Basking in Baoku

As I’m sitting here figuring out what flowers I want to plant early in eggshells in my house before spring begins, I’m already anticipating the sunshine.  I know it causes cancer, but it’s helpful to our health, too.  It can help with fertility and reduce depression.  The sun’s ultraviolet rays can create Vitamin D when it comes in contact with our skin.  Down on Main Street had a show Saturday night in which we got to bask in another kind of light:   Baoku Moses.

I’ve summed up before how Baoku makes my serotonin surge, mellows out my melatonin.  Hearing him is a health benefit in itself.  Being that Baoku is from Cincinnati, it was Uncle Eddie and Robin that brought him to Wheeling, and their relationship came to fruition from a festival.  Having heard him play, they knew they had to have him here, and we hope he’ll be back frequently!

Although the show was set to start at 10 by 9 there were no available seats to sit on.  I overheard people predicting what they were going to get:  “Some guy from Cincinnati,” said one.   “I think he plays the drums,” another guy guessed. I could barely hear the juke box over the banter about Baoku.

As always, the crowd came in all forms – diverse in age range and hat wear – some came in caps, others toted top hats, some people wore bandanas, some were bald, and one girl even had early Easter bunny ears.  People were going green in a variety of ways celebrating St. Patrick’s Day.  Maracas and tambourines were passed among the people.  I saw someone in a suit and tie take up a tambourine and even saw someone giving tambourine lessons to an eager girl in a green dress.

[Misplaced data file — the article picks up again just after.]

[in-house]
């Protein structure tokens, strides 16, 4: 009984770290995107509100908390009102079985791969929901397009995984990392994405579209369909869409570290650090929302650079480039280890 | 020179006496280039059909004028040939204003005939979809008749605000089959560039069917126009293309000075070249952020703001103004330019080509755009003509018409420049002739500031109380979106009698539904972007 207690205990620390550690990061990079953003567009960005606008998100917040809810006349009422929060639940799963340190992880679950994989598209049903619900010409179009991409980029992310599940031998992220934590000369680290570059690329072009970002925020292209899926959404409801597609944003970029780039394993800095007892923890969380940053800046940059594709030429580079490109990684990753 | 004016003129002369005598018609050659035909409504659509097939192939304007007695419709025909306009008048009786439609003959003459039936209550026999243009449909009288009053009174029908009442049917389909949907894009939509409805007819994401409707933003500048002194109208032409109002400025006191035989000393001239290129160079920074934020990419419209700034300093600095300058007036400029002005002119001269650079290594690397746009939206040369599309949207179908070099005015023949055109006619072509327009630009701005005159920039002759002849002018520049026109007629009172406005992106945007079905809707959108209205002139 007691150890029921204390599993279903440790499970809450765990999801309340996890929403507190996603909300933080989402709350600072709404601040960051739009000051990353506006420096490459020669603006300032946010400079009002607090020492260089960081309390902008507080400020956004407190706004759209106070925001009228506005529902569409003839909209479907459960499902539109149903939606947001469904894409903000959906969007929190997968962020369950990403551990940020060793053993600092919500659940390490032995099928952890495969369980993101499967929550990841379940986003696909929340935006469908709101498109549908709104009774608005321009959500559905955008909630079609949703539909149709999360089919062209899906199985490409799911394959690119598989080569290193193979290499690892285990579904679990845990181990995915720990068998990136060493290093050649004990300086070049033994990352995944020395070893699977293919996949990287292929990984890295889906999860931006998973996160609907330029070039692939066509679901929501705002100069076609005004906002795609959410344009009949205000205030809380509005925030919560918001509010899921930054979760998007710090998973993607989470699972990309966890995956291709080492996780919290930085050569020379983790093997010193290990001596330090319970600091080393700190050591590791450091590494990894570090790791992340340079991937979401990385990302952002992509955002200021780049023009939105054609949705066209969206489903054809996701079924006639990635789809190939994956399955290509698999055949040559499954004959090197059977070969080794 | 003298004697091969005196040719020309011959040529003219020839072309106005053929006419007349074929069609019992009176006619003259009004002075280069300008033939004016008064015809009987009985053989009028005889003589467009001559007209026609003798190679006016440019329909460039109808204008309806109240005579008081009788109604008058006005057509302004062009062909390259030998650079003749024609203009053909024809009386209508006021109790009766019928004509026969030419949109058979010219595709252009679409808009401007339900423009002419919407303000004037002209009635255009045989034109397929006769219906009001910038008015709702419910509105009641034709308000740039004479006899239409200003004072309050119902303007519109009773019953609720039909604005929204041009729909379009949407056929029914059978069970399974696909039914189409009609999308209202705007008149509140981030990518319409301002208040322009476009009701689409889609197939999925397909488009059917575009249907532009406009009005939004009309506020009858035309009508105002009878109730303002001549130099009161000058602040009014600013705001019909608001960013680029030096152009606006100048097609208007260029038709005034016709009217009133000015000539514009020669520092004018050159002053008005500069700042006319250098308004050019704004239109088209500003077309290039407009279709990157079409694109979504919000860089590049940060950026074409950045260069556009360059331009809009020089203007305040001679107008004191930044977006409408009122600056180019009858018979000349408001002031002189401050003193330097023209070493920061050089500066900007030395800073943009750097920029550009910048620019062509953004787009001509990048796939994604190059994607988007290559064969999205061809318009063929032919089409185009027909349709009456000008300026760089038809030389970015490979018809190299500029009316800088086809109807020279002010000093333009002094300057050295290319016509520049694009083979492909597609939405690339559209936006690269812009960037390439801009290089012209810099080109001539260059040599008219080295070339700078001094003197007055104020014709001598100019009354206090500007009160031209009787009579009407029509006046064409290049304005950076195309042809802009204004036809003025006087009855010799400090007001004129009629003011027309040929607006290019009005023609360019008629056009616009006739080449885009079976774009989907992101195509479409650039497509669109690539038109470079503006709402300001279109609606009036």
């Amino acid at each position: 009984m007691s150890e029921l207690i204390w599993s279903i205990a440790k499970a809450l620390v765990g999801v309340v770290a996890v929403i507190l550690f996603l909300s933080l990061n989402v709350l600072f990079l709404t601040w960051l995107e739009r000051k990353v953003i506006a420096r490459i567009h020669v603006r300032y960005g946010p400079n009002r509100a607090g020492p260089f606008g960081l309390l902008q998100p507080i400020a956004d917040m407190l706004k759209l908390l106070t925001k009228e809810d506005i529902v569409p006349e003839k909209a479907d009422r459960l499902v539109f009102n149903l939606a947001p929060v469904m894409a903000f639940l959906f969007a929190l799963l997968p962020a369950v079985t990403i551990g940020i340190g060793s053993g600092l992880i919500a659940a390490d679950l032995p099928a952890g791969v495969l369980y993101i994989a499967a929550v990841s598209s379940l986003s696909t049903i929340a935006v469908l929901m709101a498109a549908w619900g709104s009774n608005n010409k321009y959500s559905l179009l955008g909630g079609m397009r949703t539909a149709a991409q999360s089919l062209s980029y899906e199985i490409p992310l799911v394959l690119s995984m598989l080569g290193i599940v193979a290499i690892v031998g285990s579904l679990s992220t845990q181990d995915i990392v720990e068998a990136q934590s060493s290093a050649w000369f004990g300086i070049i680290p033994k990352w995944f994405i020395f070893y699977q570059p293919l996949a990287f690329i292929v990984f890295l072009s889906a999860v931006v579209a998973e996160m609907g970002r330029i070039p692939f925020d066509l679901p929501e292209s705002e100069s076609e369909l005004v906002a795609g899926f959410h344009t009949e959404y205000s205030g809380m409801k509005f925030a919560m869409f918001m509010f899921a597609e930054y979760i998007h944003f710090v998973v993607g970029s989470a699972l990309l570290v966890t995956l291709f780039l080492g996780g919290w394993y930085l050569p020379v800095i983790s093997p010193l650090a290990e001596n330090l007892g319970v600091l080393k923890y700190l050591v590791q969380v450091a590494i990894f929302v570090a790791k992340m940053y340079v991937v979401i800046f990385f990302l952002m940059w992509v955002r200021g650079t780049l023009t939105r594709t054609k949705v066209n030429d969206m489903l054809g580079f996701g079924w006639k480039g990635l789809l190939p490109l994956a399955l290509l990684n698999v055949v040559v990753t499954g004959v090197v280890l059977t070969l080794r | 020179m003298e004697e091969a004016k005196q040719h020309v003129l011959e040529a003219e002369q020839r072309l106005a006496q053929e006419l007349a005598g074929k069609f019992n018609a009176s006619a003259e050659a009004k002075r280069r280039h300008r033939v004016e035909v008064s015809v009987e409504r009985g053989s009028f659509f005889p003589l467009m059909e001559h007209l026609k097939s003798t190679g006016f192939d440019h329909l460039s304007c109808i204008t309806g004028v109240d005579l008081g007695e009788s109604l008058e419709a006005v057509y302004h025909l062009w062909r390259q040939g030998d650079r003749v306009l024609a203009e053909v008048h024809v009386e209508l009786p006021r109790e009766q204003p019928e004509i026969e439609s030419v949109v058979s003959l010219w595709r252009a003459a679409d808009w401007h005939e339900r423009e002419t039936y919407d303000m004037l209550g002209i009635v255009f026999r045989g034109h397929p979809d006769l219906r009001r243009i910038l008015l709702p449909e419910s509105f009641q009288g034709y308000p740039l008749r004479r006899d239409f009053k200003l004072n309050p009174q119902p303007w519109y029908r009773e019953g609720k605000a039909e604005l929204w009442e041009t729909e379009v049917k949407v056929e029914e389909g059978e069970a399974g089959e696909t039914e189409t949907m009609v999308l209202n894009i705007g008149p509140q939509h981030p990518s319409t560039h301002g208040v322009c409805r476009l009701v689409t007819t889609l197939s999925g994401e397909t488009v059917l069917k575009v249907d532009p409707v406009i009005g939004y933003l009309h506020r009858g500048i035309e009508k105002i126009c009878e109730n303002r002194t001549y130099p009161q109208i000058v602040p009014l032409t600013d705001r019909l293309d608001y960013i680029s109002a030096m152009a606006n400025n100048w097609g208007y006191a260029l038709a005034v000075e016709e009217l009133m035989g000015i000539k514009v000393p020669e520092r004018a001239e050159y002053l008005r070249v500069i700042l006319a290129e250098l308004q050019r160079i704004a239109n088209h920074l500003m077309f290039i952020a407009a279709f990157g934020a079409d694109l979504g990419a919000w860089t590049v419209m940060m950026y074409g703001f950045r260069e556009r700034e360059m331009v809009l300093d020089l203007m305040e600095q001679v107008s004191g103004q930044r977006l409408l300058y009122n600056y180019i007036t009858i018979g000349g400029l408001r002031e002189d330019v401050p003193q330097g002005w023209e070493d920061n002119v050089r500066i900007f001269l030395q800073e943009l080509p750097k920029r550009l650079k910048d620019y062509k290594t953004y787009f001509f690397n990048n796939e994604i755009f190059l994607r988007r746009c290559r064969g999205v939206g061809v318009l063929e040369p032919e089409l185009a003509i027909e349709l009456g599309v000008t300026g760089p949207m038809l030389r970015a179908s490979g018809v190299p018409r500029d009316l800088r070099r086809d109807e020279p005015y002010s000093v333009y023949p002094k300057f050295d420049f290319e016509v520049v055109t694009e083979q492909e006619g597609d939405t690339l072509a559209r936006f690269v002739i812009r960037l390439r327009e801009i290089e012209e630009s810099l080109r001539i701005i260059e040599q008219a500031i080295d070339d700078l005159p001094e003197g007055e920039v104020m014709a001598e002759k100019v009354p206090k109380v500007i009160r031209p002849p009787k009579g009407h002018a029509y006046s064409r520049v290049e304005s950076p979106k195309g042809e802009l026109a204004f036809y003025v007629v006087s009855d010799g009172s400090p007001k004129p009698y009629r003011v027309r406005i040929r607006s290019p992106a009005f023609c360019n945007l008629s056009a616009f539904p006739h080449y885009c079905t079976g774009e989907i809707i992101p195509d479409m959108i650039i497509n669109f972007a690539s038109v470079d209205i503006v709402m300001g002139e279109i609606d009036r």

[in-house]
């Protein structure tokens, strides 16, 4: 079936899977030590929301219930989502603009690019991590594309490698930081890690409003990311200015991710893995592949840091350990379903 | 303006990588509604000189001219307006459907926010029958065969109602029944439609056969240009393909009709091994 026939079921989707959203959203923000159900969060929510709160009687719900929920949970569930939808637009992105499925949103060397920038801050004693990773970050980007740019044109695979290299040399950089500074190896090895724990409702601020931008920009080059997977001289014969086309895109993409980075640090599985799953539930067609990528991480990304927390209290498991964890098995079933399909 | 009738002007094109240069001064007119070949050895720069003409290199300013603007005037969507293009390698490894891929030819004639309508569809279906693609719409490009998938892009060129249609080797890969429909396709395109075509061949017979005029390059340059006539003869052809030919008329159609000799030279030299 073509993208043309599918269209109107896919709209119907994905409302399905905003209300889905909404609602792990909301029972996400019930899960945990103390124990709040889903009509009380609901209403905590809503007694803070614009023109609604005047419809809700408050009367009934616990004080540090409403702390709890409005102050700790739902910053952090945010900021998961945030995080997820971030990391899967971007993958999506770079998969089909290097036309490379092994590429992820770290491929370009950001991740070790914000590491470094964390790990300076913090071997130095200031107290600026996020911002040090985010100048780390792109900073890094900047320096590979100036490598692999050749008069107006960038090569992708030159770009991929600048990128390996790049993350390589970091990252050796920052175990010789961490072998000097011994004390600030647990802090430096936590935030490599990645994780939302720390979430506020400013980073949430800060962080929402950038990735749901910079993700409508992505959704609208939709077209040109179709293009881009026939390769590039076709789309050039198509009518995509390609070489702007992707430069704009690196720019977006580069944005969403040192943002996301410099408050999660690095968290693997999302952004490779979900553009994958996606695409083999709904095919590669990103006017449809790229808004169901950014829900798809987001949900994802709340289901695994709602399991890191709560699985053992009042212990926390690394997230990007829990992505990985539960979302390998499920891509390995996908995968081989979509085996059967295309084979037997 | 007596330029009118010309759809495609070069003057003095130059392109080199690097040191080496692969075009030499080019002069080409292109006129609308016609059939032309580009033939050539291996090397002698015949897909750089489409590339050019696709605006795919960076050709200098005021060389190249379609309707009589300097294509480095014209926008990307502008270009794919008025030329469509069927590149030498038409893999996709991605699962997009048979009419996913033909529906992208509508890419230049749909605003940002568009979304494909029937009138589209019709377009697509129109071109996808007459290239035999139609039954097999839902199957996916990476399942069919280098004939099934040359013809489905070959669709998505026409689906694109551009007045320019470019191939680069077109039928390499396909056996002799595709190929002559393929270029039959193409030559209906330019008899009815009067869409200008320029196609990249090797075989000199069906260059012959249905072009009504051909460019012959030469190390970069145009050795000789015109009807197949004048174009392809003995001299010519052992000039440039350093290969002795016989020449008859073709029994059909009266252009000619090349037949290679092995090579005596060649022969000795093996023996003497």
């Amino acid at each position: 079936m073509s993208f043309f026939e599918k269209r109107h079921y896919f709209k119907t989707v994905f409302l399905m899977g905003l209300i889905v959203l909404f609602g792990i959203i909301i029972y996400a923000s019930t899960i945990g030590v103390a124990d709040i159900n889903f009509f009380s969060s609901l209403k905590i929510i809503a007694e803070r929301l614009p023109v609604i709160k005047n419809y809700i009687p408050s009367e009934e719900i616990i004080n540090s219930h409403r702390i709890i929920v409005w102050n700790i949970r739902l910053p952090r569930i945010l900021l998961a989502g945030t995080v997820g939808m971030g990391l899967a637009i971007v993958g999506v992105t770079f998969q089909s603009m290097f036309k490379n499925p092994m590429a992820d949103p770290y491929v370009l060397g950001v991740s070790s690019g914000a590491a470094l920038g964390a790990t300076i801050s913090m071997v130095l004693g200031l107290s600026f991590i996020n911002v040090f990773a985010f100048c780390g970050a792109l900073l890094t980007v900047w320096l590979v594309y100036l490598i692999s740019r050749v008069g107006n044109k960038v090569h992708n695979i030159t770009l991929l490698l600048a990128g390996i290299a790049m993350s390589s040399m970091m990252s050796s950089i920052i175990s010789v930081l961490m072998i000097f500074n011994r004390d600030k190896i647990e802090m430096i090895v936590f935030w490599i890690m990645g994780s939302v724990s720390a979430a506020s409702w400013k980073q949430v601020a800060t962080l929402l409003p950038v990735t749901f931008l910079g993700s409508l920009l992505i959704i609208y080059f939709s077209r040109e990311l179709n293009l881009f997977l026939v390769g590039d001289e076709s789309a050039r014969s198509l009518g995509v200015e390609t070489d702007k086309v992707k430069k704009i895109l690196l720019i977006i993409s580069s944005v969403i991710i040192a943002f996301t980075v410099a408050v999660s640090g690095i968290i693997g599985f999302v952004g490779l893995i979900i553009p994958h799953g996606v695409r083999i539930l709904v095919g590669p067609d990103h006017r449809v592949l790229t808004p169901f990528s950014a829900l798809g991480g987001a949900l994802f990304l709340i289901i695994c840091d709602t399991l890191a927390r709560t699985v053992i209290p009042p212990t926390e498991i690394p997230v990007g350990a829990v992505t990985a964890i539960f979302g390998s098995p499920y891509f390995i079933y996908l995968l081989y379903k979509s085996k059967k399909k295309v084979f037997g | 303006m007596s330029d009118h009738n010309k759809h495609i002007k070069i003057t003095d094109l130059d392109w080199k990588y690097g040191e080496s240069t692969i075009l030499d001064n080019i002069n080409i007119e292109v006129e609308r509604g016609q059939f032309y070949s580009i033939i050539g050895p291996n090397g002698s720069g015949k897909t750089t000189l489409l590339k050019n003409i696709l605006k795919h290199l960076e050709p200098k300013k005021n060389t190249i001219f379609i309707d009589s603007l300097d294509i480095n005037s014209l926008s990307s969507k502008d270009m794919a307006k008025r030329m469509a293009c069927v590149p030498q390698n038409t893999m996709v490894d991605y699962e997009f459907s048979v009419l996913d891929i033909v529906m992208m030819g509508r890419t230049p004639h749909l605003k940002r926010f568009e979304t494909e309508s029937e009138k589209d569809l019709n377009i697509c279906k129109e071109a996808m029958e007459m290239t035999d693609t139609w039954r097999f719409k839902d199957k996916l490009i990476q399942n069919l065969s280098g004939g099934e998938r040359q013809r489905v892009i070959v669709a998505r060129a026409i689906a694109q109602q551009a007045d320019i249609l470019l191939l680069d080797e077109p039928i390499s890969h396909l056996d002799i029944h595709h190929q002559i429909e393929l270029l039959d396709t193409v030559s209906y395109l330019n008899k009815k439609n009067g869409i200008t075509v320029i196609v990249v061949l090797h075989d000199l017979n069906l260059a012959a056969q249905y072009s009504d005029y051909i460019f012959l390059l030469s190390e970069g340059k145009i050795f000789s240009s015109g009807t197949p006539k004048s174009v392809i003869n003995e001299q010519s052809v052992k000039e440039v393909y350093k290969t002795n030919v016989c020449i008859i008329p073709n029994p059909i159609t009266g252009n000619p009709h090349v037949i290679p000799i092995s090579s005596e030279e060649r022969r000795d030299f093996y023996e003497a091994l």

Each entertainer set to perform in the show is worth seeing alone, but so many seasoned musicians sharing a stage, all at once, for free, was fantastical.  As Baoku began, so did the dancing.  One lady leading the way called on “all the gypsies to join” her.  At one point people who were coming late to the show didn’t make it past the door – they were stuck standing where they entered because Baoku had a wall of wonder around him.

As Baoku encouraged proactive participation, it didn’t take me long to stop being business and start being a fan.  Joined throughout the night by Adrian Niles, Uncle Eddie and Robin, Travis Hoard, Josh Garrett, and Jon Posey, the show was too amazing to be a bystander. We all soaked up Baoku’s sun, were rejuvenated by his rays.  The show ended with a crowd-participatory drum circle, and it was a sunset worth seeing.  It’s an honor to see something so splendid as the beacon that is Baoku Moses.

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3 thoughts on “Basking in Baoku

  1. This is a beautiful masterpiece Sara, thank you for your words that flows like peaceful waters. I promise, I shall be back soon to Wheeling West Virginia. Peace, Baoku

  2. He’s proven to be a good ambassador for Nigeria, it’s music and culture as well as Fela the assumed progenitor of baoku’s genre of music. I never knew Baoku personally, but the friend (Taiwo Adagende) who told me about him and their exploits up to the National Theatre in Lagos. Nigeria have all proven not just to be true, but are now seemenly understatements. Bravo bro!

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